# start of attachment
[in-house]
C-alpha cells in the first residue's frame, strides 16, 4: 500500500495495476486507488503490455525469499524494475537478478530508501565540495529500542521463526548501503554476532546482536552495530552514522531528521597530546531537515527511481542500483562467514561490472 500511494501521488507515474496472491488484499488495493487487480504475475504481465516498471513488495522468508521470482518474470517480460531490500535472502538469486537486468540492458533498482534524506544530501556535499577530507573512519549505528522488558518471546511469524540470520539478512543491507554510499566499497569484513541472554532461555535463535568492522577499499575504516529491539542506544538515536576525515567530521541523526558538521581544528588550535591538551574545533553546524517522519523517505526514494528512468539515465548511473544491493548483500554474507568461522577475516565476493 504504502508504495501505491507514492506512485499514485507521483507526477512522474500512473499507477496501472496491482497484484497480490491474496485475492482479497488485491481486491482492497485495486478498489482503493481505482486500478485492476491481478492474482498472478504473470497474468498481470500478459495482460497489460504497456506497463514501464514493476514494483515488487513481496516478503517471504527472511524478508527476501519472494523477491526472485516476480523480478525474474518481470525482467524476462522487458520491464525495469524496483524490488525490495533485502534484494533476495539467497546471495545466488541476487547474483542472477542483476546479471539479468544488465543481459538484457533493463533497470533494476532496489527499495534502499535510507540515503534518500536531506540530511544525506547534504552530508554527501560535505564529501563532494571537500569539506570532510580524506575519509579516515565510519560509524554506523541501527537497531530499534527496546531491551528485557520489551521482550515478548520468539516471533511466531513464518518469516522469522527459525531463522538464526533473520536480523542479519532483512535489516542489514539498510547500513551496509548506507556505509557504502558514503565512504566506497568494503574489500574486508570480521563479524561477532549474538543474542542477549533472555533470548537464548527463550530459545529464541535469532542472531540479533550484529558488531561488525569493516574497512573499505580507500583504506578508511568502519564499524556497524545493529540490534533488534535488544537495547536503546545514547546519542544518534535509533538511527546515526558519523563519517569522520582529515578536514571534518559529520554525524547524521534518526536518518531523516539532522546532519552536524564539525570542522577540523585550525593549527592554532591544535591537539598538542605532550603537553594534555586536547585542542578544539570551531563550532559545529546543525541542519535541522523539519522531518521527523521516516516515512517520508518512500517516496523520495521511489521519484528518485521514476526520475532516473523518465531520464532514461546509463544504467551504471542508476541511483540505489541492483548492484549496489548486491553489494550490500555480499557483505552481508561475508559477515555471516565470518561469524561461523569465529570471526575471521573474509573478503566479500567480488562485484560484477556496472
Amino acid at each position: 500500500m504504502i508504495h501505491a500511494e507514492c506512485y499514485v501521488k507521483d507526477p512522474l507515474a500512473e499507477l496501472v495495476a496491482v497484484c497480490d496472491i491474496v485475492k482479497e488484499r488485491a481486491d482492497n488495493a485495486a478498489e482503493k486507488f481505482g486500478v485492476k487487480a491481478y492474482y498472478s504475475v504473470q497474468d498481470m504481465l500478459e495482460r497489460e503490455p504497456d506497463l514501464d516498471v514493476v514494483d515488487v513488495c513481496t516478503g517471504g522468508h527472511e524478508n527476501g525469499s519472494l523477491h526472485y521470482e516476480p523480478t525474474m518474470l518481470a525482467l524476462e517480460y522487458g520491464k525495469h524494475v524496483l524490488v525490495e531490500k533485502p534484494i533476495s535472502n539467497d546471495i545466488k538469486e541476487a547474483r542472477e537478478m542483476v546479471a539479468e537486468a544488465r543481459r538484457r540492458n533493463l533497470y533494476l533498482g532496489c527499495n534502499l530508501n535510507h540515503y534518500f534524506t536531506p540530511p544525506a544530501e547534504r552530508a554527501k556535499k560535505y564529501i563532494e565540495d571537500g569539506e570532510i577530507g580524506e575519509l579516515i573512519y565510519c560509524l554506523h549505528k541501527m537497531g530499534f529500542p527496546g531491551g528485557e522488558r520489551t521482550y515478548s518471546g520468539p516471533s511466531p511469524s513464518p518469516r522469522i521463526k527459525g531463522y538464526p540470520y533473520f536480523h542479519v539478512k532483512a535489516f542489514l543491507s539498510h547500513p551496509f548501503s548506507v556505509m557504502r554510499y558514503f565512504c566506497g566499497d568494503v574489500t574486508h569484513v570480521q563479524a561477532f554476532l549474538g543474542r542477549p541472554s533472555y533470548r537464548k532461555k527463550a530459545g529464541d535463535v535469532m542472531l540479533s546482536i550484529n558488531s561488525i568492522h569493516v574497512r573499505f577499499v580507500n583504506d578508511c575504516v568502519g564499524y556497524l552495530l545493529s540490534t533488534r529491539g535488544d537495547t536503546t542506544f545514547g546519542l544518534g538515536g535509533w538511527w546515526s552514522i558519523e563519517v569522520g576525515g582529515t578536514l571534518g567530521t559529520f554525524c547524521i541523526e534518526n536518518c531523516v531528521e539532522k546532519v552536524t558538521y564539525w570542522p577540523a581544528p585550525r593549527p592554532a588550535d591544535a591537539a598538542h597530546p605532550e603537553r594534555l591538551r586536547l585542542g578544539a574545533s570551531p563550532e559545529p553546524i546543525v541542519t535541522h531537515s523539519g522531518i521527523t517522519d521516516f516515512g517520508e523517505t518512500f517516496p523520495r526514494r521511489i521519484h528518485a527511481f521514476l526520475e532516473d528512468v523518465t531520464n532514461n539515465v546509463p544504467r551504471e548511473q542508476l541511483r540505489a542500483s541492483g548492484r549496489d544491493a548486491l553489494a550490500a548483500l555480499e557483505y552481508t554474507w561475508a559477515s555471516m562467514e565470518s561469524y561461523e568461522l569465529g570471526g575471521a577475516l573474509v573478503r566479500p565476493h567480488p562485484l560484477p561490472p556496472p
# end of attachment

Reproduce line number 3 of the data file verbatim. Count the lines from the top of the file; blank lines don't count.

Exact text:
Amino acid at each position: 500500500m504504502i508504495h501505491a500511494e507514492c506512485y499514485v501521488k507521483d507526477p512522474l507515474a500512473e499507477l496501472v495495476a496491482v497484484c497480490d496472491i491474496v485475492k482479497e488484499r488485491a481486491d482492497n488495493a485495486a478498489e482503493k486507488f481505482g486500478v485492476k487487480a491481478y492474482y498472478s504475475v504473470q497474468d498481470m504481465l500478459e495482460r497489460e503490455p504497456d506497463l514501464d516498471v514493476v514494483d515488487v513488495c513481496t516478503g517471504g522468508h527472511e524478508n527476501g525469499s519472494l523477491h526472485y521470482e516476480p523480478t525474474m518474470l518481470a525482467l524476462e517480460y522487458g520491464k525495469h524494475v524496483l524490488v525490495e531490500k533485502p534484494i533476495s535472502n539467497d546471495i545466488k538469486e541476487a547474483r542472477e537478478m542483476v546479471a539479468e537486468a544488465r543481459r538484457r540492458n533493463l533497470y533494476l533498482g532496489c527499495n534502499l530508501n535510507h540515503y534518500f534524506t536531506p540530511p544525506a544530501e547534504r552530508a554527501k556535499k560535505y564529501i563532494e565540495d571537500g569539506e570532510i577530507g580524506e575519509l579516515i573512519y565510519c560509524l554506523h549505528k541501527m537497531g530499534f529500542p527496546g531491551g528485557e522488558r520489551t521482550y515478548s518471546g520468539p516471533s511466531p511469524s513464518p518469516r522469522i521463526k527459525g531463522y538464526p540470520y533473520f536480523h542479519v539478512k532483512a535489516f542489514l543491507s539498510h547500513p551496509f548501503s548506507v556505509m557504502r554510499y558514503f565512504c566506497g566499497d568494503v574489500t574486508h569484513v570480521q563479524a561477532f554476532l549474538g543474542r542477549p541472554s533472555y533470548r537464548k532461555k527463550a530459545g529464541d535463535v535469532m542472531l540479533s546482536i550484529n558488531s561488525i568492522h569493516v574497512r573499505f577499499v580507500n583504506d578508511c575504516v568502519g564499524y556497524l552495530l545493529s540490534t533488534r529491539g535488544d537495547t536503546t542506544f545514547g546519542l544518534g538515536g535509533w538511527w546515526s552514522i558519523e563519517v569522520g576525515g582529515t578536514l571534518g567530521t559529520f554525524c547524521i541523526e534518526n536518518c531523516v531528521e539532522k546532519v552536524t558538521y564539525w570542522p577540523a581544528p585550525r593549527p592554532a588550535d591544535a591537539a598538542h597530546p605532550e603537553r594534555l591538551r586536547l585542542g578544539a574545533s570551531p563550532e559545529p553546524i546543525v541542519t535541522h531537515s523539519g522531518i521527523t517522519d521516516f516515512g517520508e523517505t518512500f517516496p523520495r526514494r521511489i521519484h528518485a527511481f521514476l526520475e532516473d528512468v523518465t531520464n532514461n539515465v546509463p544504467r551504471e548511473q542508476l541511483r540505489a542500483s541492483g548492484r549496489d544491493a548486491l553489494a550490500a548483500l555480499e557483505y552481508t554474507w561475508a559477515s555471516m562467514e565470518s561469524y561461523e568461522l569465529g570471526g575471521a577475516l573474509v573478503r566479500p565476493h567480488p562485484l560484477p561490472p556496472p